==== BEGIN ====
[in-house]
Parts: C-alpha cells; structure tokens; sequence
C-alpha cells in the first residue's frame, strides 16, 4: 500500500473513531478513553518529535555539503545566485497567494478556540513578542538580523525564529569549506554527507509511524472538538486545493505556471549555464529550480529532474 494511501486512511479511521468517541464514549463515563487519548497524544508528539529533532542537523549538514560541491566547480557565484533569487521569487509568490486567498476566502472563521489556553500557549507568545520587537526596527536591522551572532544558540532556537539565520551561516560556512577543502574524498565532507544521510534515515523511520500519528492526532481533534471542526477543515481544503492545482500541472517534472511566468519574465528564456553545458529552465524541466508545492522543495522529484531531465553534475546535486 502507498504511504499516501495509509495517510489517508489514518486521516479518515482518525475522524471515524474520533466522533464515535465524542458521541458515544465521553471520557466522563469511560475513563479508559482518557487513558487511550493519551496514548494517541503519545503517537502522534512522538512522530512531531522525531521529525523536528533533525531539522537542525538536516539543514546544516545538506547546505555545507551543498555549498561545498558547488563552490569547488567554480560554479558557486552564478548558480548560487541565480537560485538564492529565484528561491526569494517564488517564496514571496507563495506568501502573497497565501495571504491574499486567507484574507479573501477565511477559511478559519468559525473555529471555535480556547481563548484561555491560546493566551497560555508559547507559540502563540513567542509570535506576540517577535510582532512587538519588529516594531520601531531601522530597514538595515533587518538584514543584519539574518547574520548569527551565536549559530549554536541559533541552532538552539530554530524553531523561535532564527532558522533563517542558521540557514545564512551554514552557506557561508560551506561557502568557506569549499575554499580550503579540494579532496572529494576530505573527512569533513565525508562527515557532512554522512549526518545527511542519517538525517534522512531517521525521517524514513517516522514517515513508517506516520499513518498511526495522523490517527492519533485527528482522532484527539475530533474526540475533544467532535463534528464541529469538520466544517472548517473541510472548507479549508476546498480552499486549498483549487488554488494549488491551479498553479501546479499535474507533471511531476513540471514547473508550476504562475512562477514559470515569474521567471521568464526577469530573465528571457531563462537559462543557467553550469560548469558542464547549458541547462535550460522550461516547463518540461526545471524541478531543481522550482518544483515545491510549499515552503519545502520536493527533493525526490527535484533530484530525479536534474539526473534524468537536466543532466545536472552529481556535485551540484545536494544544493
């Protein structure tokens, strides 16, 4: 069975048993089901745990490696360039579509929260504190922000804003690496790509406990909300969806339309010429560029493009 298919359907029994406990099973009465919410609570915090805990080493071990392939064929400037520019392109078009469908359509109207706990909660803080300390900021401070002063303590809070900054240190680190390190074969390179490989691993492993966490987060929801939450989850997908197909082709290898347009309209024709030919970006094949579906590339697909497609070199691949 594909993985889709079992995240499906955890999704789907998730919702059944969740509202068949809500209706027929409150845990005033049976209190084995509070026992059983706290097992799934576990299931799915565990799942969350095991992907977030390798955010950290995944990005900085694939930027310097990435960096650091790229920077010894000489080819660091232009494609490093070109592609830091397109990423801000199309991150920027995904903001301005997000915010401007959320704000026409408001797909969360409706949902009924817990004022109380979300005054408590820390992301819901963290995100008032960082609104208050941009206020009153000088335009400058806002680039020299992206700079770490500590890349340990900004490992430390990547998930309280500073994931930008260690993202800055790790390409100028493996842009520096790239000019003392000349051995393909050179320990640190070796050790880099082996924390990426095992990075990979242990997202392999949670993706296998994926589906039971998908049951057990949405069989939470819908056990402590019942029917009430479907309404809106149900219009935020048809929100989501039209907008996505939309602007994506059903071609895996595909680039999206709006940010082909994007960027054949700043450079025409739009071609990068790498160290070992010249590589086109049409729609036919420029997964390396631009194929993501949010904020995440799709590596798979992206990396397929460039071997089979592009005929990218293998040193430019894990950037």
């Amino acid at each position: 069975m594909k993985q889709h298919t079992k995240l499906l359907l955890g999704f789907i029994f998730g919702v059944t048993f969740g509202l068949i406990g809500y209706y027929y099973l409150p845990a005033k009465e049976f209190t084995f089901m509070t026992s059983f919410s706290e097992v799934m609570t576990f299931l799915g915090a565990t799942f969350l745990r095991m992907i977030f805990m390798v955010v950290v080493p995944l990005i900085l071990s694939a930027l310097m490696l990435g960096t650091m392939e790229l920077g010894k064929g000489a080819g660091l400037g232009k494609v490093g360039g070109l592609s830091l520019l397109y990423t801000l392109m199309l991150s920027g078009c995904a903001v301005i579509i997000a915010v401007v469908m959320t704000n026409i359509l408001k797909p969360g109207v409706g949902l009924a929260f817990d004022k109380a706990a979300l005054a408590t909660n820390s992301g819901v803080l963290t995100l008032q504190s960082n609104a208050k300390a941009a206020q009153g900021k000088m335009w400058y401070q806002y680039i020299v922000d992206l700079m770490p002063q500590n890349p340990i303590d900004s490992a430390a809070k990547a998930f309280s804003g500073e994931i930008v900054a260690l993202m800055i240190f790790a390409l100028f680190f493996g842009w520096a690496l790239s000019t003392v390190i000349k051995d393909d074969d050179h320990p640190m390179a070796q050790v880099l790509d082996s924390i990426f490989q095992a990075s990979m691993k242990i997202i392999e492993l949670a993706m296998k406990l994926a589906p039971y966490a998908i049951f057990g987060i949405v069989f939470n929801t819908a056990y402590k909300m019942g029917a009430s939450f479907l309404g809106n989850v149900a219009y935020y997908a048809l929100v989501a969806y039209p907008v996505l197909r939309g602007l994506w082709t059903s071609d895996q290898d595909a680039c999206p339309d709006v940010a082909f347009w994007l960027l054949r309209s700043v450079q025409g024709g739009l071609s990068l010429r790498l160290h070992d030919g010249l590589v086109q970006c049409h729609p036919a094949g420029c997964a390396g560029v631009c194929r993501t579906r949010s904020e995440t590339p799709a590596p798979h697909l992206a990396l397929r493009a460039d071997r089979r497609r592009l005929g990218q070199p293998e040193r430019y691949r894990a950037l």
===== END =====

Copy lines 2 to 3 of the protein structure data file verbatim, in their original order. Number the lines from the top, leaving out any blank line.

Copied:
Parts: C-alpha cells; structure tokens; sequence
C-alpha cells in the first residue's frame, strides 16, 4: 500500500473513531478513553518529535555539503545566485497567494478556540513578542538580523525564529569549506554527507509511524472538538486545493505556471549555464529550480529532474 494511501486512511479511521468517541464514549463515563487519548497524544508528539529533532542537523549538514560541491566547480557565484533569487521569487509568490486567498476566502472563521489556553500557549507568545520587537526596527536591522551572532544558540532556537539565520551561516560556512577543502574524498565532507544521510534515515523511520500519528492526532481533534471542526477543515481544503492545482500541472517534472511566468519574465528564456553545458529552465524541466508545492522543495522529484531531465553534475546535486 502507498504511504499516501495509509495517510489517508489514518486521516479518515482518525475522524471515524474520533466522533464515535465524542458521541458515544465521553471520557466522563469511560475513563479508559482518557487513558487511550493519551496514548494517541503519545503517537502522534512522538512522530512531531522525531521529525523536528533533525531539522537542525538536516539543514546544516545538506547546505555545507551543498555549498561545498558547488563552490569547488567554480560554479558557486552564478548558480548560487541565480537560485538564492529565484528561491526569494517564488517564496514571496507563495506568501502573497497565501495571504491574499486567507484574507479573501477565511477559511478559519468559525473555529471555535480556547481563548484561555491560546493566551497560555508559547507559540502563540513567542509570535506576540517577535510582532512587538519588529516594531520601531531601522530597514538595515533587518538584514543584519539574518547574520548569527551565536549559530549554536541559533541552532538552539530554530524553531523561535532564527532558522533563517542558521540557514545564512551554514552557506557561508560551506561557502568557506569549499575554499580550503579540494579532496572529494576530505573527512569533513565525508562527515557532512554522512549526518545527511542519517538525517534522512531517521525521517524514513517516522514517515513508517506516520499513518498511526495522523490517527492519533485527528482522532484527539475530533474526540475533544467532535463534528464541529469538520466544517472548517473541510472548507479549508476546498480552499486549498483549487488554488494549488491551479498553479501546479499535474507533471511531476513540471514547473508550476504562475512562477514559470515569474521567471521568464526577469530573465528571457531563462537559462543557467553550469560548469558542464547549458541547462535550460522550461516547463518540461526545471524541478531543481522550482518544483515545491510549499515552503519545502520536493527533493525526490527535484533530484530525479536534474539526473534524468537536466543532466545536472552529481556535485551540484545536494544544493